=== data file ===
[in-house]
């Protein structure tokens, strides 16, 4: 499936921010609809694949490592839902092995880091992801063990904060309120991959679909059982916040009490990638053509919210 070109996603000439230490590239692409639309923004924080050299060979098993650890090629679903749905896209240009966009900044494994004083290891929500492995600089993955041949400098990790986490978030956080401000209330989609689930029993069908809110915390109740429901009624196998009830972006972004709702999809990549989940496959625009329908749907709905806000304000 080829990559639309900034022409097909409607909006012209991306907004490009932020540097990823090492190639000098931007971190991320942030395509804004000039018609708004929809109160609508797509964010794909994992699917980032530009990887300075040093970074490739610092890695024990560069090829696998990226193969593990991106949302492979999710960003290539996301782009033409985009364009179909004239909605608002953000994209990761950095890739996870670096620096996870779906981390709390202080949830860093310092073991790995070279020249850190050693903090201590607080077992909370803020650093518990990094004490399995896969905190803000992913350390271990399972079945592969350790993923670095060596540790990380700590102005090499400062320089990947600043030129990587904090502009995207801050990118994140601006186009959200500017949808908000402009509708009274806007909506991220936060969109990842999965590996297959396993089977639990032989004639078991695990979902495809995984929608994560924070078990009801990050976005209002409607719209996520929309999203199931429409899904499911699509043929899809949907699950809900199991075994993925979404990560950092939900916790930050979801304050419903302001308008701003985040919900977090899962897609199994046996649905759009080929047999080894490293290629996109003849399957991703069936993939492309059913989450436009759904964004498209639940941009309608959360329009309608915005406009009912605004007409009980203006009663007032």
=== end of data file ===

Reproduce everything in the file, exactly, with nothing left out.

[in-house]
């Protein structure tokens, strides 16, 4: 499936921010609809694949490592839902092995880091992801063990904060309120991959679909059982916040009490990638053509919210 070109996603000439230490590239692409639309923004924080050299060979098993650890090629679903749905896209240009966009900044494994004083290891929500492995600089993955041949400098990790986490978030956080401000209330989609689930029993069908809110915390109740429901009624196998009830972006972004709702999809990549989940496959625009329908749907709905806000304000 080829990559639309900034022409097909409607909006012209991306907004490009932020540097990823090492190639000098931007971190991320942030395509804004000039018609708004929809109160609508797509964010794909994992699917980032530009990887300075040093970074490739610092890695024990560069090829696998990226193969593990991106949302492979999710960003290539996301782009033409985009364009179909004239909605608002953000994209990761950095890739996870670096620096996870779906981390709390202080949830860093310092073991790995070279020249850190050693903090201590607080077992909370803020650093518990990094004490399995896969905190803000992913350390271990399972079945592969350790993923670095060596540790990380700590102005090499400062320089990947600043030129990587904090502009995207801050990118994140601006186009959200500017949808908000402009509708009274806007909506991220936060969109990842999965590996297959396993089977639990032989004639078991695990979902495809995984929608994560924070078990009801990050976005209002409607719209996520929309999203199931429409899904499911699509043929899809949907699950809900199991075994993925979404990560950092939900916790930050979801304050419903302001308008701003985040919900977090899962897609199994046996649905759009080929047999080894490293290629996109003849399957991703069936993939492309059913989450436009759904964004498209639940941009309608959360329009309608915005406009009912605004007409009980203006009663007032």